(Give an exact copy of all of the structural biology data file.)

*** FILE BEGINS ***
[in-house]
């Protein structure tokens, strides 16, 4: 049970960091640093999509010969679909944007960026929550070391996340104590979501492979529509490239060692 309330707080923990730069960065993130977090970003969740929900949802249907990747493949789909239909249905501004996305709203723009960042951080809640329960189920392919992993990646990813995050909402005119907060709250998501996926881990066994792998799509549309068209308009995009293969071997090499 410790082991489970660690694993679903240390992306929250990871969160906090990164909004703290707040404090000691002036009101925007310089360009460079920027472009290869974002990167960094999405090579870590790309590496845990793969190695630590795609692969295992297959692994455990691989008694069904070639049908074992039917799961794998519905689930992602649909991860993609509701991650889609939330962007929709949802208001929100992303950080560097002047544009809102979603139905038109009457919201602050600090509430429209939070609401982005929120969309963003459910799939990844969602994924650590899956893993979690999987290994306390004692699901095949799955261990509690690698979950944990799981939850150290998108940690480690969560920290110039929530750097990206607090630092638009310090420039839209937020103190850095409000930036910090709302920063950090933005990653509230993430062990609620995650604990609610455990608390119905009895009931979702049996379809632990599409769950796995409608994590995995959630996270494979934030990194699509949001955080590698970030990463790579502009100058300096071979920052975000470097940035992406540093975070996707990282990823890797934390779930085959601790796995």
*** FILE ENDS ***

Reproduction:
[in-house]
């Protein structure tokens, strides 16, 4: 049970960091640093999509010969679909944007960026929550070391996340104590979501492979529509490239060692 309330707080923990730069960065993130977090970003969740929900949802249907990747493949789909239909249905501004996305709203723009960042951080809640329960189920392919992993990646990813995050909402005119907060709250998501996926881990066994792998799509549309068209308009995009293969071997090499 410790082991489970660690694993679903240390992306929250990871969160906090990164909004703290707040404090000691002036009101925007310089360009460079920027472009290869974002990167960094999405090579870590790309590496845990793969190695630590795609692969295992297959692994455990691989008694069904070639049908074992039917799961794998519905689930992602649909991860993609509701991650889609939330962007929709949802208001929100992303950080560097002047544009809102979603139905038109009457919201602050600090509430429209939070609401982005929120969309963003459910799939990844969602994924650590899956893993979690999987290994306390004692699901095949799955261990509690690698979950944990799981939850150290998108940690480690969560920290110039929530750097990206607090630092638009310090420039839209937020103190850095409000930036910090709302920063950090933005990653509230993430062990609620995650604990609610455990608390119905009895009931979702049996379809632990599409769950796995409608994590995995959630996270494979934030990194699509949001955080590698970030990463790579502009100058300096071979920052975000470097940035992406540093975070996707990282990823890797934390779930085959601790796995």